The White Lion has a sad conundrum. My brother has been a police officer for twenty-six years. He’s a good cop. He’s never shot anyone, and he really cares about ethics in his profession, and he is unafraid of prosecution of any officer who breaks the law or oversteps his bounds. He and I are also very open about the things on which we disagree, such as pretty much everything political. But as an unapologetic liberal. the killing of young black men by police officers has disturbed me, but left me struggling with what side to take. At a recent family gathering I asked him if we could talk privately, and I asked him his take. At first he was defensive, but after many assurances that I didn’t mean the question from the position of an enemy,  he was able to talk about it with me in a rational way, though just like in the medical profession, the legal profession, and many others, he wanted to take the side of police officers in most of those cases. More than anything he wishes the public could realize how very little a cell phone video really shows. For one thing, no one turns on the video until he/she thinks there is something going on. By that time, in the situation at hand, a lifetime of events have occurred that would tell the story more completely. I’m not sure if it is even possible for our minds to grasp that concept in our excessively connected, stimulation rich society. Tales can’t be told backwards, and by the time there lies a dead man on the ground, the story is being filmed in reverse. It is still clear to me that in some of these cases, the police were wrong. Dead wrong. Shooting an unarmed man in the back as he runs away, then trying to change his position and plant a taser on him has no “two sides” to tell. That is crime/murder by police. Some of the other stories aren’t so clear. And I realize everyone of these stories must be taken on a case by case basis, and in some the police should be convicted, and in some they should be exonerated. The public at large is not qualified to judge these, and in most cases the juries have more evidence available that the national public does. Both the Ferguson, Missouri review and the Federal Department of Justice found that Michael Brown was at fault in that shooting, not Officer Darren Wilson. This case is still being used by protesters and talking heads in the opinion business are using that tragedy as a flash point for racial relations in this country.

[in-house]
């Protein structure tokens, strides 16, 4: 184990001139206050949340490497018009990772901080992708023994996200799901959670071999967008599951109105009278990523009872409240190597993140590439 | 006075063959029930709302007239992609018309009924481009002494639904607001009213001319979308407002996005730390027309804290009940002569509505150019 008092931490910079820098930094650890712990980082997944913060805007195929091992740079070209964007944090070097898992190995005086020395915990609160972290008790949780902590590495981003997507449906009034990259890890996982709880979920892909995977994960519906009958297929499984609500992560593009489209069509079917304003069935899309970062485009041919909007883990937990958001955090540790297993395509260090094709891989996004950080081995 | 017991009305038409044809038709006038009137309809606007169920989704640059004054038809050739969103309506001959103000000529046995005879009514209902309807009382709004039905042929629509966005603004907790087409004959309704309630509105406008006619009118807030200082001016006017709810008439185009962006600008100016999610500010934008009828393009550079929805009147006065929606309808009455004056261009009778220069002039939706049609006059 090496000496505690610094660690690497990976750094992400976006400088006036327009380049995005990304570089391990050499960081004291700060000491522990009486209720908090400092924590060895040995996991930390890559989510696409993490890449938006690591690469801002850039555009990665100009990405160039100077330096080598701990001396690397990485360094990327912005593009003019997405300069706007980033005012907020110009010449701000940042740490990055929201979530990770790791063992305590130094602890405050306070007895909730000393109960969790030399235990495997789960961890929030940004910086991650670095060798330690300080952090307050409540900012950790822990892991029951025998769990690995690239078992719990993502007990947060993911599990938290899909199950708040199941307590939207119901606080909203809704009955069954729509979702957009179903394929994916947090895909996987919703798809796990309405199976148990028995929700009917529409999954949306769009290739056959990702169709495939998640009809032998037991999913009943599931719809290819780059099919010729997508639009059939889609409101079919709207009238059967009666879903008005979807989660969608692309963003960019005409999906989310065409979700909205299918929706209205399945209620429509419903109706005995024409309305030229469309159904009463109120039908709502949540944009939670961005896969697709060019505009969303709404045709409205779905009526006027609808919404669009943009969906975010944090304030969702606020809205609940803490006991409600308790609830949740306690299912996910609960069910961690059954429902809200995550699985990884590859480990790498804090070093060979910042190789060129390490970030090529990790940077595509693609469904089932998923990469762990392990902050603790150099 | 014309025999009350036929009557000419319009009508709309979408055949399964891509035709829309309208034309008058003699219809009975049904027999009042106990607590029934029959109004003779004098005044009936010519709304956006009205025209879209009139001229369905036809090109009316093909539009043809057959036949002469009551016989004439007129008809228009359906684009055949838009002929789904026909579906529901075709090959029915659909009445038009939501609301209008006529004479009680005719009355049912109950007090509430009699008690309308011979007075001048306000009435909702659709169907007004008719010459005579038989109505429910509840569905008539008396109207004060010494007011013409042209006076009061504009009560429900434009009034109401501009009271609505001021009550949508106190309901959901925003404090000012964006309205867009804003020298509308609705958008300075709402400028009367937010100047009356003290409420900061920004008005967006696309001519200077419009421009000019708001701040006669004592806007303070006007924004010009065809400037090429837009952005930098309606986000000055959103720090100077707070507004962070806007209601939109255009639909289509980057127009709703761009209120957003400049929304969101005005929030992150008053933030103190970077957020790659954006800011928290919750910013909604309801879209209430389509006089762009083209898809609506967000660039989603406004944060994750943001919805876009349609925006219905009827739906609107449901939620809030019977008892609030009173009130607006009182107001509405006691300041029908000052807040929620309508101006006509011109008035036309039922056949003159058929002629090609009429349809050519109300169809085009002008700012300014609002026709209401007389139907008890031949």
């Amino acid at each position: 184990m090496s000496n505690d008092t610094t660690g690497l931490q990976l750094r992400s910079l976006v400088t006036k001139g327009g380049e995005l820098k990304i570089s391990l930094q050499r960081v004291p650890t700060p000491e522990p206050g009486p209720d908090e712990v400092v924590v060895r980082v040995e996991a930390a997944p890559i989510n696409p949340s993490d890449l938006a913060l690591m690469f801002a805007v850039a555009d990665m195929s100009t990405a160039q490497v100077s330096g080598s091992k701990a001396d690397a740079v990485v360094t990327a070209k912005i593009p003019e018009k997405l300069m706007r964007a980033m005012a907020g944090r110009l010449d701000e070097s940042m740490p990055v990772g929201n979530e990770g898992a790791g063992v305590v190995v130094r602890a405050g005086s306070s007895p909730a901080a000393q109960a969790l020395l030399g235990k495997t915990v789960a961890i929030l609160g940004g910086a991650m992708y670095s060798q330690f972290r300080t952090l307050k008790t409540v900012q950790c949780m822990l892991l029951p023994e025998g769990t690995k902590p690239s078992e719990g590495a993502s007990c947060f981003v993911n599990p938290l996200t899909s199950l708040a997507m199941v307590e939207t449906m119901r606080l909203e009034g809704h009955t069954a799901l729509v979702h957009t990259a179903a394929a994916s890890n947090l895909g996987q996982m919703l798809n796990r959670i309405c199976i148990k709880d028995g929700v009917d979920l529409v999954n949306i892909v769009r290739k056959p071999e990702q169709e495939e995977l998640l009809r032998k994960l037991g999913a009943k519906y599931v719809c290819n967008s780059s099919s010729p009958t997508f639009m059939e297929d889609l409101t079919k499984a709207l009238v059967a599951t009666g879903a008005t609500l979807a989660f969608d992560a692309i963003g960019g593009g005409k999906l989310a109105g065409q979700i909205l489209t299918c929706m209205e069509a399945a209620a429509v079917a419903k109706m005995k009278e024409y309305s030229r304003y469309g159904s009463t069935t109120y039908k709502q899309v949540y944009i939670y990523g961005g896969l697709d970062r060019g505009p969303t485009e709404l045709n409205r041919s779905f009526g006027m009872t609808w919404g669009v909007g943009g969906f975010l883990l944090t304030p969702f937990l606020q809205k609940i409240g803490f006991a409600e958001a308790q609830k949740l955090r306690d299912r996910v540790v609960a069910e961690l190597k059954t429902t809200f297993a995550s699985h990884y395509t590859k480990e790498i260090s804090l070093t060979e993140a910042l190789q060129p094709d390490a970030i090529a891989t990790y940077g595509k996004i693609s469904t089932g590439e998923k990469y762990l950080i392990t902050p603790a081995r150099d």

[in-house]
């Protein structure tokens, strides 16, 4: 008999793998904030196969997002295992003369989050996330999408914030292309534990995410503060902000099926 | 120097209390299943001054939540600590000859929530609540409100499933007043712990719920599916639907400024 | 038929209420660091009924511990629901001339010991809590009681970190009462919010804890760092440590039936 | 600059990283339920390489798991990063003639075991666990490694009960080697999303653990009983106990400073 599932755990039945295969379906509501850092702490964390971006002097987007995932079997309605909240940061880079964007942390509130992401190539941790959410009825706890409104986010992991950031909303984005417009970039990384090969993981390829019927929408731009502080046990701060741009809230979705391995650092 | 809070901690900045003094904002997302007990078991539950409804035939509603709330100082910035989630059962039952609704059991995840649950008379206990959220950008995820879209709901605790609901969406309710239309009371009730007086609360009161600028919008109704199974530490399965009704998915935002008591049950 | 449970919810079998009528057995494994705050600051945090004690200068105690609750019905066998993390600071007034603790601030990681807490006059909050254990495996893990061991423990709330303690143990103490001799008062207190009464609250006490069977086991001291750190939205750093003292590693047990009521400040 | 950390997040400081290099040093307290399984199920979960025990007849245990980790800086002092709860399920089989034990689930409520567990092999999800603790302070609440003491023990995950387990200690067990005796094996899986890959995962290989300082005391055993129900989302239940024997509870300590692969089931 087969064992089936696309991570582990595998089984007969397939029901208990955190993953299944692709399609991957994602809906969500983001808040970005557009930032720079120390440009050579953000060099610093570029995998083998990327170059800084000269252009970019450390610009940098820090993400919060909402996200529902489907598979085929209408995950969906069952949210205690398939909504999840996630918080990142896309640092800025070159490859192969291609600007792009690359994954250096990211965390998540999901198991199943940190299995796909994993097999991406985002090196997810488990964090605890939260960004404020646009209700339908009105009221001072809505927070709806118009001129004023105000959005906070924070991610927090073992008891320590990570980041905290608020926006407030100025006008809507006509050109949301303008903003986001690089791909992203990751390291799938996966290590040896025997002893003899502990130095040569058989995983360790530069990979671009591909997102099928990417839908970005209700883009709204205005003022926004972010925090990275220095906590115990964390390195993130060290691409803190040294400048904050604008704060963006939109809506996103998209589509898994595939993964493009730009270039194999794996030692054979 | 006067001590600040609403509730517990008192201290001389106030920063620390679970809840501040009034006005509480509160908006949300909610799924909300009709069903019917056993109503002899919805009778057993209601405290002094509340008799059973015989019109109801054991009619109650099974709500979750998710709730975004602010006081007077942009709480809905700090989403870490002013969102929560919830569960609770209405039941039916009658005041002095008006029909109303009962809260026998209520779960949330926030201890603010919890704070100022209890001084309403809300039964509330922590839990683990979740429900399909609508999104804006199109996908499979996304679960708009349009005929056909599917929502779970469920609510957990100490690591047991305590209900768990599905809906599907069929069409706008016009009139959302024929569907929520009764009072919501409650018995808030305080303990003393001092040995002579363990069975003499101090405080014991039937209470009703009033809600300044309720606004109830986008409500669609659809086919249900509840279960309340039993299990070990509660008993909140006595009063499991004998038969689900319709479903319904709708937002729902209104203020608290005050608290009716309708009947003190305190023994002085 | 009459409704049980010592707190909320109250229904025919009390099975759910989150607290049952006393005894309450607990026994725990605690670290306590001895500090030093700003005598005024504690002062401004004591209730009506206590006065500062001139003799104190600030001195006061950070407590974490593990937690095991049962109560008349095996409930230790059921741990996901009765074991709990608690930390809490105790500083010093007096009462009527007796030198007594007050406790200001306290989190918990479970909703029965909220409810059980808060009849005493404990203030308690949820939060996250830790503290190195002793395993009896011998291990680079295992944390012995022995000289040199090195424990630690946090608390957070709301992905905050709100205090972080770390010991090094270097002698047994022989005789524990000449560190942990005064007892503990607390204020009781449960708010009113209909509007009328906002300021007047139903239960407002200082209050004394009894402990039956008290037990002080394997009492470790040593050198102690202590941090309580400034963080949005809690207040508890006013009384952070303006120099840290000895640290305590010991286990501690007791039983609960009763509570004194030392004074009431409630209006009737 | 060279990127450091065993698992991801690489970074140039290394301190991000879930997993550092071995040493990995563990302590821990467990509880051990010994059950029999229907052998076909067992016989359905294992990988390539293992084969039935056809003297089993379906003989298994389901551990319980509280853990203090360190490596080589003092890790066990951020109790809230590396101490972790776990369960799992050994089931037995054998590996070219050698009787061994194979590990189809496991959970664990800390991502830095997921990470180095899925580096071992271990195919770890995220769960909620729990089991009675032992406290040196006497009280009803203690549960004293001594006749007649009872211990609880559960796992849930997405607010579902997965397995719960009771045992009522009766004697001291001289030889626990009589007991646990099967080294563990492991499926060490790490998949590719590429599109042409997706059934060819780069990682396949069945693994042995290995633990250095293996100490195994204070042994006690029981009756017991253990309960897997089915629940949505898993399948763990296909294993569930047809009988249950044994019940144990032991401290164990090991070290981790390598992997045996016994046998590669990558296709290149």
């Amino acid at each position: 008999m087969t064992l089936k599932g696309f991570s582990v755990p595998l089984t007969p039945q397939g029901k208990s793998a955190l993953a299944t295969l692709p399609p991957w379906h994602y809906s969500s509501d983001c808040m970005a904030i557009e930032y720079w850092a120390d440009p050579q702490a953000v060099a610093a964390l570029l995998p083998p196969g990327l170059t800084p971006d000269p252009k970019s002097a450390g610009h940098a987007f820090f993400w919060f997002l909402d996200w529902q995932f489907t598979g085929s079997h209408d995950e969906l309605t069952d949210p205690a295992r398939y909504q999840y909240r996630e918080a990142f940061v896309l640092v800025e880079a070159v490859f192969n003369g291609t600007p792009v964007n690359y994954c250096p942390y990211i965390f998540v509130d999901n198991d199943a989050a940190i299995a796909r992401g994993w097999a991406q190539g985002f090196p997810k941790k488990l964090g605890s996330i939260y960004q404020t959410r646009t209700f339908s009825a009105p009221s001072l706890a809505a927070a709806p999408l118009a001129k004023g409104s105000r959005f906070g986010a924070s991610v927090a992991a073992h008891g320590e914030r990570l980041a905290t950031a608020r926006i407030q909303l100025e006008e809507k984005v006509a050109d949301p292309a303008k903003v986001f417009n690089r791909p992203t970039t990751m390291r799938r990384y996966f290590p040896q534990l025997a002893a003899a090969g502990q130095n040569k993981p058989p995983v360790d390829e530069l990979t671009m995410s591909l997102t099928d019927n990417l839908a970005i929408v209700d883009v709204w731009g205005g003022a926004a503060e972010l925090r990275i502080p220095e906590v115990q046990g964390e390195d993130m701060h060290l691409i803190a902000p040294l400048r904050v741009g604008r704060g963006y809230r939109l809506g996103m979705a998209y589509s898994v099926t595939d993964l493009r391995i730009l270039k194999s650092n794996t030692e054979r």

There is no doubt in my mind that racism is still a festering sore in this country. No group wants to cede power when they have had it unquestioned for centuries. It is visible in access to opportunity, in the treatment of many black people in public settings, retail stores, hailing a cab, etc. But we are evolving as a nation, and all reports I’ve read say that the current generation of young adults really have no problem with people of other races. I knew early on (when busing was suggested) that it would start changing with young people. If one grows up with all kinds of people, one develops that tribal connection based on other things.